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Running Scala Code in StreamSets Data Collector

By Posted in Data Integration February 27, 2017

Scala logoThe Spark Evaluator, introduced in StreamSets Data Collector (SDC) version, lets you run an Apache Spark application, termed a Spark Transformer, as part of an SDC pipeline. Back in December, we released a tutorial walking you through the process of building a Transformer in Java. Since then, Maurin Lenglart, of Cuberon Labs, has contributed skeleton code for a Scala Transformer, paving the way for a new tutorial, Creating a StreamSets Spark Transformer in Scala.

With the Spark Evaluator, you can build a pipeline to ingest data from any supported origin, apply transformations, such as filtering and lookups, using existing SDC processor stages, and have the Spark Evaluator hand off the data to your Transformer as a Spark Resilient Distributed Dataset (RDD). Your code can then operate on the records, creating an output RDD, which is passed through the remainder of the pipeline to any supported destination. Since Scala is Spark’s ‘native tongue’, it’s well suited to the task of creating a Transformer. Here is the skeleton CustomTransformer class – you’ll notice it’s a bit briefer than the Java equivalent:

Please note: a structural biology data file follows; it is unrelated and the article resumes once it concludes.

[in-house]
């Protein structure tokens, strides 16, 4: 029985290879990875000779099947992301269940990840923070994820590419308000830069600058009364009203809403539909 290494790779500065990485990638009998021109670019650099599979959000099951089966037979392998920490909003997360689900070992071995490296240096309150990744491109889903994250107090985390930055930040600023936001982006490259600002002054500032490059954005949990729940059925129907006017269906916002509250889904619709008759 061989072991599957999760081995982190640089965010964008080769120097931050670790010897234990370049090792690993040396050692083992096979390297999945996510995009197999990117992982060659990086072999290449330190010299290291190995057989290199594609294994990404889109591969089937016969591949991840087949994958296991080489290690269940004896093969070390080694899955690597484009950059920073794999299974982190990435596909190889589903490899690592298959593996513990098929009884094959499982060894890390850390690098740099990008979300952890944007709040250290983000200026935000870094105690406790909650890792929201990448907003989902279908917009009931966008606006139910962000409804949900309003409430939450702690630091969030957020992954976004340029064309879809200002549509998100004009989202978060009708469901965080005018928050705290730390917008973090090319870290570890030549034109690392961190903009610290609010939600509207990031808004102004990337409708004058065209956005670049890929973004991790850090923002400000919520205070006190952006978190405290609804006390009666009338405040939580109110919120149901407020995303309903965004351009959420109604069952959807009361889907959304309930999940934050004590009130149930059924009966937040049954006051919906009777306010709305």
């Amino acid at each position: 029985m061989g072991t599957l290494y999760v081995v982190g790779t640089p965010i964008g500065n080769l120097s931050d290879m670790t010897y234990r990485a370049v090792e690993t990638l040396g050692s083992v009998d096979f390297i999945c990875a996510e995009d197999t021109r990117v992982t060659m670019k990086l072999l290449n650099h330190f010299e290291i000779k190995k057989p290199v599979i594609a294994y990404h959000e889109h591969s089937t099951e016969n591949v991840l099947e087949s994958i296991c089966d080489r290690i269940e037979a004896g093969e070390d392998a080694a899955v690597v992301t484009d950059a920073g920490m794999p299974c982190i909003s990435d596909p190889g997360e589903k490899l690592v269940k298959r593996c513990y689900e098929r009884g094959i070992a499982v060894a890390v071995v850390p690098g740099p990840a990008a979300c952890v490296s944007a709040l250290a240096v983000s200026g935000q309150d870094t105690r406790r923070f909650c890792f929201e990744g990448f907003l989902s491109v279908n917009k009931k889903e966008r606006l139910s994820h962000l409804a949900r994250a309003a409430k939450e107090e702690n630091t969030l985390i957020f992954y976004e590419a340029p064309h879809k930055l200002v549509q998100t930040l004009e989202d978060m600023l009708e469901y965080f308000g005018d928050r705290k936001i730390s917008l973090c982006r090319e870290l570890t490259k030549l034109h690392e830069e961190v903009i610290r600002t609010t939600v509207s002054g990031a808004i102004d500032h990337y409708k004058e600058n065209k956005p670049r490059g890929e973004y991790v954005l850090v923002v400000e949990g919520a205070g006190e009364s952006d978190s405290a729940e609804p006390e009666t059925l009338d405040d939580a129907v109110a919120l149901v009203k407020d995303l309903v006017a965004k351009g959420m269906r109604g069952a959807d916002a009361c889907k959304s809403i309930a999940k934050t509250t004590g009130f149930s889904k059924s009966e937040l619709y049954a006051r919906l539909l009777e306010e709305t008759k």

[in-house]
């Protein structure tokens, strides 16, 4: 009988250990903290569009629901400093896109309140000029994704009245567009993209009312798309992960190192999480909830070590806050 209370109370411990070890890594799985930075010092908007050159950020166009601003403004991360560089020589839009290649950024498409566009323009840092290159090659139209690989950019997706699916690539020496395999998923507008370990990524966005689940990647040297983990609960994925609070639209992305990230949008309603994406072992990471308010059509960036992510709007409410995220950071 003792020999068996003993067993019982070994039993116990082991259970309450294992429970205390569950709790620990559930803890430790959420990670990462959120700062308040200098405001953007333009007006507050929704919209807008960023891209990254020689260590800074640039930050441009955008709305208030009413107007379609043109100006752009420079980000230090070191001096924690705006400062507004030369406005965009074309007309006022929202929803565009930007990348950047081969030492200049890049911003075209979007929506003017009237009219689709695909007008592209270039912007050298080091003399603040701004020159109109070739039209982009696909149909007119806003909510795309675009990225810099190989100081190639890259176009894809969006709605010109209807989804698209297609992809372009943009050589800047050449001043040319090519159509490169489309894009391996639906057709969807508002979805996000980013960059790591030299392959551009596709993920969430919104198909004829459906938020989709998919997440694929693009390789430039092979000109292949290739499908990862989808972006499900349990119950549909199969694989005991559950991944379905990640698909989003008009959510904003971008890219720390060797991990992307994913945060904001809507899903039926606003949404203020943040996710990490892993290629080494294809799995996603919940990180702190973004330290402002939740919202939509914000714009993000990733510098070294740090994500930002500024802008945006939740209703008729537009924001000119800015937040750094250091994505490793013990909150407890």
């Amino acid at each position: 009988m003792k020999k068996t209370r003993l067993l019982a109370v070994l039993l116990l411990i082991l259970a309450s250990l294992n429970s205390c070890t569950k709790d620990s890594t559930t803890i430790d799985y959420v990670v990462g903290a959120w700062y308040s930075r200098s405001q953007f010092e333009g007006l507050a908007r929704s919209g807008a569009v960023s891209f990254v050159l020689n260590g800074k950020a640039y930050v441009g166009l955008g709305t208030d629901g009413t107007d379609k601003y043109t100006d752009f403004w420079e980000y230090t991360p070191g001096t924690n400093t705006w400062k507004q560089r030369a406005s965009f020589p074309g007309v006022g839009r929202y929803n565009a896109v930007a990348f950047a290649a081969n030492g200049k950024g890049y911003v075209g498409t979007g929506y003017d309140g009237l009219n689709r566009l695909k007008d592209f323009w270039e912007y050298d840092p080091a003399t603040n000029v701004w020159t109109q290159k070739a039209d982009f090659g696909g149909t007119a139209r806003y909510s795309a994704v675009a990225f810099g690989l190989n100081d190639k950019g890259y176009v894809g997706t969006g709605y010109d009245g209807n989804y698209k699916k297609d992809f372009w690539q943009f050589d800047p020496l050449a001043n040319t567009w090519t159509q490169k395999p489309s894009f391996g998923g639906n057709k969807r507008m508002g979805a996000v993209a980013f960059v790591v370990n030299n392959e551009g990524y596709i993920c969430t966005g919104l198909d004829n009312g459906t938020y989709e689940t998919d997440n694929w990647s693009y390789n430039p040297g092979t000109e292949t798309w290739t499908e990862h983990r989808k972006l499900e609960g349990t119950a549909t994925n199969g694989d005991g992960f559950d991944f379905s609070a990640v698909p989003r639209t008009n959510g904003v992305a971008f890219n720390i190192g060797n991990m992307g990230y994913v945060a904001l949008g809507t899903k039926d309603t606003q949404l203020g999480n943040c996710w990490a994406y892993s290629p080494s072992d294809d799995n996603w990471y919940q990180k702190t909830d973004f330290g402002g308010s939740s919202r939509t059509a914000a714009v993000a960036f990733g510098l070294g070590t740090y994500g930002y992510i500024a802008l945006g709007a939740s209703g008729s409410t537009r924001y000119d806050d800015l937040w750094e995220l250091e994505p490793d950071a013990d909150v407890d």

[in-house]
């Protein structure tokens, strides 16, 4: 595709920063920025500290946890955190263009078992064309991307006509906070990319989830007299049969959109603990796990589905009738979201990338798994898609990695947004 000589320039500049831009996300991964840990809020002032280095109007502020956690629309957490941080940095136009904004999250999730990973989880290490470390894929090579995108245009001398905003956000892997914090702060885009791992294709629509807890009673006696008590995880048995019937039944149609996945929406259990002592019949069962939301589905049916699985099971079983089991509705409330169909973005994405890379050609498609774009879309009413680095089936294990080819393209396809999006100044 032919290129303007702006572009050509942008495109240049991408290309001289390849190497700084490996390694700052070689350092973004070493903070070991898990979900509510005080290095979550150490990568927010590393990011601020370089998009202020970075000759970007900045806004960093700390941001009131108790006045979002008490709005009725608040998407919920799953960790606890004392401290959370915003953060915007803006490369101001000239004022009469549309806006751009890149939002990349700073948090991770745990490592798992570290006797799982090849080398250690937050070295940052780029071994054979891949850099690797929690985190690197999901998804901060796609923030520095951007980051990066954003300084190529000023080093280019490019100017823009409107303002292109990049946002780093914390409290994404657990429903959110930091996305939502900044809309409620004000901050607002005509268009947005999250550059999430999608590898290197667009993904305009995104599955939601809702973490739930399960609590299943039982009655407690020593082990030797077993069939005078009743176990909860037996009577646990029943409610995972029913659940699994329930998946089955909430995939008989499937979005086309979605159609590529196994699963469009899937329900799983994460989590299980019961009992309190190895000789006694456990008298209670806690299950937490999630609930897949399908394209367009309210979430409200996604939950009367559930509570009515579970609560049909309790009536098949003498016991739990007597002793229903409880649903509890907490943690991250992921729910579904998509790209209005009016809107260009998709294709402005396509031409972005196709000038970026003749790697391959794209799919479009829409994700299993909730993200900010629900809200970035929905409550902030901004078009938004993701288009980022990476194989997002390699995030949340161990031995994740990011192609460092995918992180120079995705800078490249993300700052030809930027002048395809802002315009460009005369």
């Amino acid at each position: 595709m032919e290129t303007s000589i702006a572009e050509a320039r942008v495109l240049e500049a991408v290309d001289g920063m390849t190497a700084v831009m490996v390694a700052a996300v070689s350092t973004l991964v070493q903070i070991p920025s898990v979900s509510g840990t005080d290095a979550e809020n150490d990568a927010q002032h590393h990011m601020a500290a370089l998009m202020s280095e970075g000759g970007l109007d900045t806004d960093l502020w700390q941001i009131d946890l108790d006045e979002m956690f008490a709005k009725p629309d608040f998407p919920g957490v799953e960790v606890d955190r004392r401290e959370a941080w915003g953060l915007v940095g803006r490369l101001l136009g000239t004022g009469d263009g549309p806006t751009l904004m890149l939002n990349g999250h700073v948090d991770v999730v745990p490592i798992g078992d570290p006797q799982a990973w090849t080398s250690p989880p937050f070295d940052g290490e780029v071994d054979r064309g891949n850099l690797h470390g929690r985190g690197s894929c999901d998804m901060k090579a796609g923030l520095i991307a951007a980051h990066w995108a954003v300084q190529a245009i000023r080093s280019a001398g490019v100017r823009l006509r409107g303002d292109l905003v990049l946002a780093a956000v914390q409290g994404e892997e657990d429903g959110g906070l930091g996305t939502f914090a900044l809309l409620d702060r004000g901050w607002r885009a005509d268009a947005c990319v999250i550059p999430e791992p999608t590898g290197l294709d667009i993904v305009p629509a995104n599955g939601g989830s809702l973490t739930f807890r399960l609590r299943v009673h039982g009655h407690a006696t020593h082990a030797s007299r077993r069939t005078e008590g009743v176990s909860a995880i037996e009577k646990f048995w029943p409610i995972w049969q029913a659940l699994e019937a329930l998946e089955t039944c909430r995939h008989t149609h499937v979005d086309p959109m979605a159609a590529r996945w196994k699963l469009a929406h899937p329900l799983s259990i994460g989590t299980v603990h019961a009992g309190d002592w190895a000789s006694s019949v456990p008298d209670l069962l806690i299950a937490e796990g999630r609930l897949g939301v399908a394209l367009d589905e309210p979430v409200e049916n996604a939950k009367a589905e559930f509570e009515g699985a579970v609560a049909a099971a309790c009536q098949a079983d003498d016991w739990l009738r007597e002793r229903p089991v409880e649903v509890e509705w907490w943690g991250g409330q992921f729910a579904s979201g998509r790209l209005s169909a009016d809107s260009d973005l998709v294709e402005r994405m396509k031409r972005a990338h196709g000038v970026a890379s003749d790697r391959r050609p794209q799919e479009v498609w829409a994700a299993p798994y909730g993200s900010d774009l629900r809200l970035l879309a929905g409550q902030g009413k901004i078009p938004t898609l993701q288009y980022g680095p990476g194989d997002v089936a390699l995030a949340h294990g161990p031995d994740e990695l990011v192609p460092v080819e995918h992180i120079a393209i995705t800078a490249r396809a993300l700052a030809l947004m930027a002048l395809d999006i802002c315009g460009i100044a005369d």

class CustomTransformer extends SparkTransformer with Serializable {
  var emptyRDD: JavaRDD[(Record, String)] = _

  override def init(javaSparkContextInstance: JavaSparkContext, params: util.List[String]): Unit = {
    // Create an empty JavaPairRDD to return as 'errors'
    emptyRDD = javaSparkContextInstance.emptyRDD

  override def transform(recordRDD: JavaRDD[Record]): TransformResult = {
    val rdd = recordRDD.rdd

    val errors = emptyRDD

    // Apply a map to the incoming records
    val result => record)

    // return result
    new TransformResult(result.toJavaRDD(), new JavaPairRDD[Record, String](errors))

The tutorial starts from this sample and extends it to compute the credit card issuing network (Visa, Mastercard, etc) from a credit card number, validate that incoming records have a credit card field, and even allow configuration of card issuer prefixes from the SDC user interface rather than being hardcoded in Scala.

If you’ve been looking to implement custom functionality in SDC, and you’re a fan of Scala’s brevity and expressiveness, work through the tutorial and let us know how you get on in the comments.

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